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Second Welfare Revolution

Second Welfare Revolution image
Parent Issue
Month
November
Year
1997
Copyright
Creative Commons (Attribution, Non-Commercial, Share-alike)
Rights Held By
Agenda Publications
OCR Text

Not long ago, no politician could get away with asking churches to do the anti-poverty work that normally was the responsibility of government, let alone that they could cure drug addiction, feed the homeless, rehabilítate crimináis or support the poor. Yet with, "the end of welfare as we know ft," there is the beginnings of a second welfare revolution. Let churches and charities, not the government provide the social safety net. The Republicans recently proposed and have endorsed a plan to shift tens of billions of social welfare dollars to direct tax credits. The Democrats also took up the new battle cry, "Down-size the poor," and together they have proposed that the money would be reimbursed to taxpayers who dónate up to $500 to poverty-fighting charities. The potential is unregulated distribution of monies in an unfair manner that would further deplete scarce resources to the poor. Worse, counting on charities ignores history: the governmental social safety net grew because churches and volunteers could no longer deal with the entrenched poverty, the demands of a mobile society and ainaway health care costs. Charities are already overburdened and are currently receiving 37% of their funding from government along with $1 43.9 billion in donations. Yet, as in Dickens' time, charity isn't sufficient; it wasn't sufficient in Hoover's time and it's not sufficient now. In this season of giving, are we willing to give to chance, to invite chaos to dine at the table of those who most need our support only to leave the hungry wanting of sustenance? Remember, it's the giving that counts, but who's accountable for the giving should be our ultímate goal in eradicating hunger and homelessness.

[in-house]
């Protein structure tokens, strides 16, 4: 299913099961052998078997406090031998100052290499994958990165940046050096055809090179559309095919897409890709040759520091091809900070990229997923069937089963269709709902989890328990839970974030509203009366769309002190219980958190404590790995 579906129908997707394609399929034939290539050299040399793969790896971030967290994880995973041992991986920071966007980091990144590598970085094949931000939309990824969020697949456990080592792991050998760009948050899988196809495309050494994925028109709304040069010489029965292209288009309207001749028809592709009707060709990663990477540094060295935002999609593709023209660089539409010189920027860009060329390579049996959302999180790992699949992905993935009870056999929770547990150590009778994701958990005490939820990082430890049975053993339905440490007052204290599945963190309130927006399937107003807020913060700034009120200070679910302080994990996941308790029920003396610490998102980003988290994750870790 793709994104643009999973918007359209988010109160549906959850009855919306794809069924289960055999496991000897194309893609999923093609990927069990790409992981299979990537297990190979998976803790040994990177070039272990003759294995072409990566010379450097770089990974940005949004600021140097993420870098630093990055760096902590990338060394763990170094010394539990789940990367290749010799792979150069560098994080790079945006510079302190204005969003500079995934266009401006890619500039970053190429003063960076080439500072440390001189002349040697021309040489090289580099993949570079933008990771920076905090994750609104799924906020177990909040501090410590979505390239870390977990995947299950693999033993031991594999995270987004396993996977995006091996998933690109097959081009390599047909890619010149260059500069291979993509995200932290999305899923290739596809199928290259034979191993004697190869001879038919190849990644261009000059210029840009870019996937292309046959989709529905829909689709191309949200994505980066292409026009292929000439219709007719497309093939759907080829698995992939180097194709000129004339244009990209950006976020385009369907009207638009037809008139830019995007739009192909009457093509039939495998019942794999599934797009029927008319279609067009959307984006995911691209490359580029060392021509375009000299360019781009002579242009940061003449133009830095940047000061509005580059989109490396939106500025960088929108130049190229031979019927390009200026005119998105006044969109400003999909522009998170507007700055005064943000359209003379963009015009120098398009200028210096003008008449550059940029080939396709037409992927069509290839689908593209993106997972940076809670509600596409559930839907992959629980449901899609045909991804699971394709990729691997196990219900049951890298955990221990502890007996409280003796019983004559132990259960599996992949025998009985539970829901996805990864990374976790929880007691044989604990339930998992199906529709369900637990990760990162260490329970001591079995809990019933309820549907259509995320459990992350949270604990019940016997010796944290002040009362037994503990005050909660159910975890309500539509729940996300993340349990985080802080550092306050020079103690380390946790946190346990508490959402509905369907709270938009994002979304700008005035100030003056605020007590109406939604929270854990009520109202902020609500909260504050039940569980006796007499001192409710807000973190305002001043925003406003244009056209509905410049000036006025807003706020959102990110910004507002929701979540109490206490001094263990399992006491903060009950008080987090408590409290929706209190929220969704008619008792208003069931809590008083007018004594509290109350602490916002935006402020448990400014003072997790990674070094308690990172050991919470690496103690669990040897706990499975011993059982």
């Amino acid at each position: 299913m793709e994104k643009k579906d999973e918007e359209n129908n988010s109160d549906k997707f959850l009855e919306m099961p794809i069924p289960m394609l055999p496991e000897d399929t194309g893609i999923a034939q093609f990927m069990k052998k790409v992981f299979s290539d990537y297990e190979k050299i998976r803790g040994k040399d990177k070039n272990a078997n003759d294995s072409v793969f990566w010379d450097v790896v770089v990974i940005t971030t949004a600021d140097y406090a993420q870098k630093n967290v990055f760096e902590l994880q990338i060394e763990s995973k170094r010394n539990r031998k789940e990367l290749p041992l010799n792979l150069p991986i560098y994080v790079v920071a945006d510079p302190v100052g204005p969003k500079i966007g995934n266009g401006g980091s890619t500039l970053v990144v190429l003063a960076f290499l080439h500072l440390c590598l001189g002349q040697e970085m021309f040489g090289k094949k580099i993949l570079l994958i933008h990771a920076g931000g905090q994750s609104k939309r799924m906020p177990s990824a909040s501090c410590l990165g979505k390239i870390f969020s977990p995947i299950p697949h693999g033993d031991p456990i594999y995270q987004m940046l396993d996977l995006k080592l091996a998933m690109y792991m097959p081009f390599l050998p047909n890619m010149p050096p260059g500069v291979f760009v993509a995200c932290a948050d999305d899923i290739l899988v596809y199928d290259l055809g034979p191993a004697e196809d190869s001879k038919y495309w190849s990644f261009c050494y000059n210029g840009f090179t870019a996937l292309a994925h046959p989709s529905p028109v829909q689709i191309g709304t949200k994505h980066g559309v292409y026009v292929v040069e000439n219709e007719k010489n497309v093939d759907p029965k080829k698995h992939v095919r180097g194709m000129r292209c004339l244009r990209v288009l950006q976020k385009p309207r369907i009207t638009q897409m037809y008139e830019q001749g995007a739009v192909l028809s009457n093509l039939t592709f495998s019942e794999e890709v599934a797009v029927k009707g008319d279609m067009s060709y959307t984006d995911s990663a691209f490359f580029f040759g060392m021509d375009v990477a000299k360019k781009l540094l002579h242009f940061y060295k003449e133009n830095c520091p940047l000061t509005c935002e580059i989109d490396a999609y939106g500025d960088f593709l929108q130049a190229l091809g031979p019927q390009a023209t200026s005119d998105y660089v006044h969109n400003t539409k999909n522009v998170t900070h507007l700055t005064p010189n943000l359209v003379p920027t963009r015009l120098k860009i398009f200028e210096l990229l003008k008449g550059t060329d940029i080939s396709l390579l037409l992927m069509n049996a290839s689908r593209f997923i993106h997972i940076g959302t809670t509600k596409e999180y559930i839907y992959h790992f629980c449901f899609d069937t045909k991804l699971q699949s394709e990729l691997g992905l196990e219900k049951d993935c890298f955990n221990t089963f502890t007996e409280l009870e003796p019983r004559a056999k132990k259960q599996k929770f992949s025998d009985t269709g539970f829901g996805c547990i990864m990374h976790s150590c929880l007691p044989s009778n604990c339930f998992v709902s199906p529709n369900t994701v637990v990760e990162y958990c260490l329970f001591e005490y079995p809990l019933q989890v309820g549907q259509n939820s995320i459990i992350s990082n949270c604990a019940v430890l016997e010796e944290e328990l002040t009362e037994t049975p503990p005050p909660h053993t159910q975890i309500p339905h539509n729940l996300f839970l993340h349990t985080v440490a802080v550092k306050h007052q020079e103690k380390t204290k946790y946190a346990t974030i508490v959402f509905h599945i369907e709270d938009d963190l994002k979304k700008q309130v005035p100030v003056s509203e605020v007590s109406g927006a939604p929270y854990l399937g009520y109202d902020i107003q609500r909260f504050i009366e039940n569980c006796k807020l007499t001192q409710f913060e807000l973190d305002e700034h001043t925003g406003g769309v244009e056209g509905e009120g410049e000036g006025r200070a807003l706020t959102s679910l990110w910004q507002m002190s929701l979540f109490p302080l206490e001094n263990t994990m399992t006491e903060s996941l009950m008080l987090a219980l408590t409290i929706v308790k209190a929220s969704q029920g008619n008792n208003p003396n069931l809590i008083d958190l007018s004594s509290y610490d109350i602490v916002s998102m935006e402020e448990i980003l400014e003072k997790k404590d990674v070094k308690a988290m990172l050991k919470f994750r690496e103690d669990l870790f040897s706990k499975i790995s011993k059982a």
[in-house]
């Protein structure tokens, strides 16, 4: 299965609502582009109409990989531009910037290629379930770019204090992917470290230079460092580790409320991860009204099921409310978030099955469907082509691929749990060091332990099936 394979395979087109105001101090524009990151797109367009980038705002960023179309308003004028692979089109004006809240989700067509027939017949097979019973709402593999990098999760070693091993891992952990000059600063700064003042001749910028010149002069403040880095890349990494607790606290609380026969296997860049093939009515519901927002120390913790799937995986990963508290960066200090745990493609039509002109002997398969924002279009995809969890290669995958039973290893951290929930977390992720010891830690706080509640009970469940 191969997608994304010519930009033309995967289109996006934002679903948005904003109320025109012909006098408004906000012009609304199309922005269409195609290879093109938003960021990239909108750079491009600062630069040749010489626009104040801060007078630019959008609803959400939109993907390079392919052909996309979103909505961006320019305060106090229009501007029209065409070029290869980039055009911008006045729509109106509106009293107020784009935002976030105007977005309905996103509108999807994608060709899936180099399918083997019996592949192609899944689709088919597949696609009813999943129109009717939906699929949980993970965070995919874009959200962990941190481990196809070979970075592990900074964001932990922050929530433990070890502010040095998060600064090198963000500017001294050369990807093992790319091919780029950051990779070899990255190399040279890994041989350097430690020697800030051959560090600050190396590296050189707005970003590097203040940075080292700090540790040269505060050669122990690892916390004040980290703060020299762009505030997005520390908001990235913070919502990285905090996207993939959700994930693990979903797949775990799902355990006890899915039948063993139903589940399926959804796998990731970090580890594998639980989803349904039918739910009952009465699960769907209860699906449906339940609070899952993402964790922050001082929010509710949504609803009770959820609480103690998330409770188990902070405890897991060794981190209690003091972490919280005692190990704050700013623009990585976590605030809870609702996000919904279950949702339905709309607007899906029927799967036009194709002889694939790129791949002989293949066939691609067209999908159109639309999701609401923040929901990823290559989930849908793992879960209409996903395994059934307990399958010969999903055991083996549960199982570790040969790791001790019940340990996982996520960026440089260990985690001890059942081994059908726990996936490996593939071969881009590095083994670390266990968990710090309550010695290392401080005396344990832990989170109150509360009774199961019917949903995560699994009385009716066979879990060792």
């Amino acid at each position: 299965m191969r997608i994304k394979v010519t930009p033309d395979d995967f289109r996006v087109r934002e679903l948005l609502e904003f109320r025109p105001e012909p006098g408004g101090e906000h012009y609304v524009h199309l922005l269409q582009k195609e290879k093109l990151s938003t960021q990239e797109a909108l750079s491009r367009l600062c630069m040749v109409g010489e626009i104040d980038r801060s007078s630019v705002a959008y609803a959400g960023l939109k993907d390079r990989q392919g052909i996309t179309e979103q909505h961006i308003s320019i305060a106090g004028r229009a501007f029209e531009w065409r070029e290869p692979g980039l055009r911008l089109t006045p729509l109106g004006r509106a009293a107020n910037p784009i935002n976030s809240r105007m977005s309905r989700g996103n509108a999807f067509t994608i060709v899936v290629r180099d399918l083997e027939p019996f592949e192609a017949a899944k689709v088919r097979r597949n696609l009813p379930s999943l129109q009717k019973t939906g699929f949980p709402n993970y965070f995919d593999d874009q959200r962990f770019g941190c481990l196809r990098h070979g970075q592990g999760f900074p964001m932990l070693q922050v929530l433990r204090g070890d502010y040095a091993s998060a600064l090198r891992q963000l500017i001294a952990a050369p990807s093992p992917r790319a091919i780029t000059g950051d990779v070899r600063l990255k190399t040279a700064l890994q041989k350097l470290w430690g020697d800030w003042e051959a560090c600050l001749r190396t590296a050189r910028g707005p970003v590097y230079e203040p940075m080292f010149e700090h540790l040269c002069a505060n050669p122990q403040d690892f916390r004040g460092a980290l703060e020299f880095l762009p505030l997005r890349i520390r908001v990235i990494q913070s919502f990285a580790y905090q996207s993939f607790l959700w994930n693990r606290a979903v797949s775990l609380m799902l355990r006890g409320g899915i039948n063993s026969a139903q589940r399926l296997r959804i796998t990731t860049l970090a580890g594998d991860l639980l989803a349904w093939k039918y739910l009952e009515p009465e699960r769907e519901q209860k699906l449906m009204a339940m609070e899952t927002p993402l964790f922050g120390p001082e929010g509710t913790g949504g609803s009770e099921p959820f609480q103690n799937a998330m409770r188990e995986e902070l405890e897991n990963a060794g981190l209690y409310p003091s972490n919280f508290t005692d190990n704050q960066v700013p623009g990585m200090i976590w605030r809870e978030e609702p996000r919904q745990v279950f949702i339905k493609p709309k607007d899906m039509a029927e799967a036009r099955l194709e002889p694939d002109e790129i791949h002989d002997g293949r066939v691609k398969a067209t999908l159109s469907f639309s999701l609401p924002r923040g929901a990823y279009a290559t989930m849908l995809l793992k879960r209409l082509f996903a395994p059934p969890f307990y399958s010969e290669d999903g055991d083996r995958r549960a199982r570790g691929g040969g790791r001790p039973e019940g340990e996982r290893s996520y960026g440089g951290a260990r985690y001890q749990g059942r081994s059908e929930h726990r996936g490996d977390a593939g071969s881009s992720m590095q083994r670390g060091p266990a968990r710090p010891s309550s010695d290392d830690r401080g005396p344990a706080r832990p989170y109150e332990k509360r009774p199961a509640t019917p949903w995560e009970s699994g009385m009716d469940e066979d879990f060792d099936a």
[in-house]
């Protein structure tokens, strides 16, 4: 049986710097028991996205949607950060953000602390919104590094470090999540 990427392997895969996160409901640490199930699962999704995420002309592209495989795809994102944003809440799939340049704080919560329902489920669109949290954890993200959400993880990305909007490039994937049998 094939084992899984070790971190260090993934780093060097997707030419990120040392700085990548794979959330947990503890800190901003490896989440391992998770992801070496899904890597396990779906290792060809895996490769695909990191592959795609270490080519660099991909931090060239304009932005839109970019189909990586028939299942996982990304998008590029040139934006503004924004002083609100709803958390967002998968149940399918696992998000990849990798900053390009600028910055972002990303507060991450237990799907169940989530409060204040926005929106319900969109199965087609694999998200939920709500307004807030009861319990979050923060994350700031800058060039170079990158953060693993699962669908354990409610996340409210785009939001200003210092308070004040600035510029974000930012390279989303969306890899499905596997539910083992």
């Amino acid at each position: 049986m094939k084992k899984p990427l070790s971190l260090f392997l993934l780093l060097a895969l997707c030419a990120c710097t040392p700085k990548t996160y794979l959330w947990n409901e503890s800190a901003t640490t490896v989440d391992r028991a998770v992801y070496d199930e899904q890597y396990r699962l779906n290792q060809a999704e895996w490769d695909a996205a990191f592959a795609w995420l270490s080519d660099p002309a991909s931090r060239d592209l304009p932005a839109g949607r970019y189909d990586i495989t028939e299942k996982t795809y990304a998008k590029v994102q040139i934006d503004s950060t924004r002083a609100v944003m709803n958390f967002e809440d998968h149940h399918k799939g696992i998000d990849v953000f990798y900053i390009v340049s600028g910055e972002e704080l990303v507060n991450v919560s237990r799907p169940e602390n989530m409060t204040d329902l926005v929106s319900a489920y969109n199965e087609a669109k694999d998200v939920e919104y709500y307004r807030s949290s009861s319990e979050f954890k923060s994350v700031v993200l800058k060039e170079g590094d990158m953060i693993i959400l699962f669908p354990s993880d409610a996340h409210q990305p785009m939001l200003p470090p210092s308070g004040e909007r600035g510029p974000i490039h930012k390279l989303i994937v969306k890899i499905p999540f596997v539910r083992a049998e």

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Old News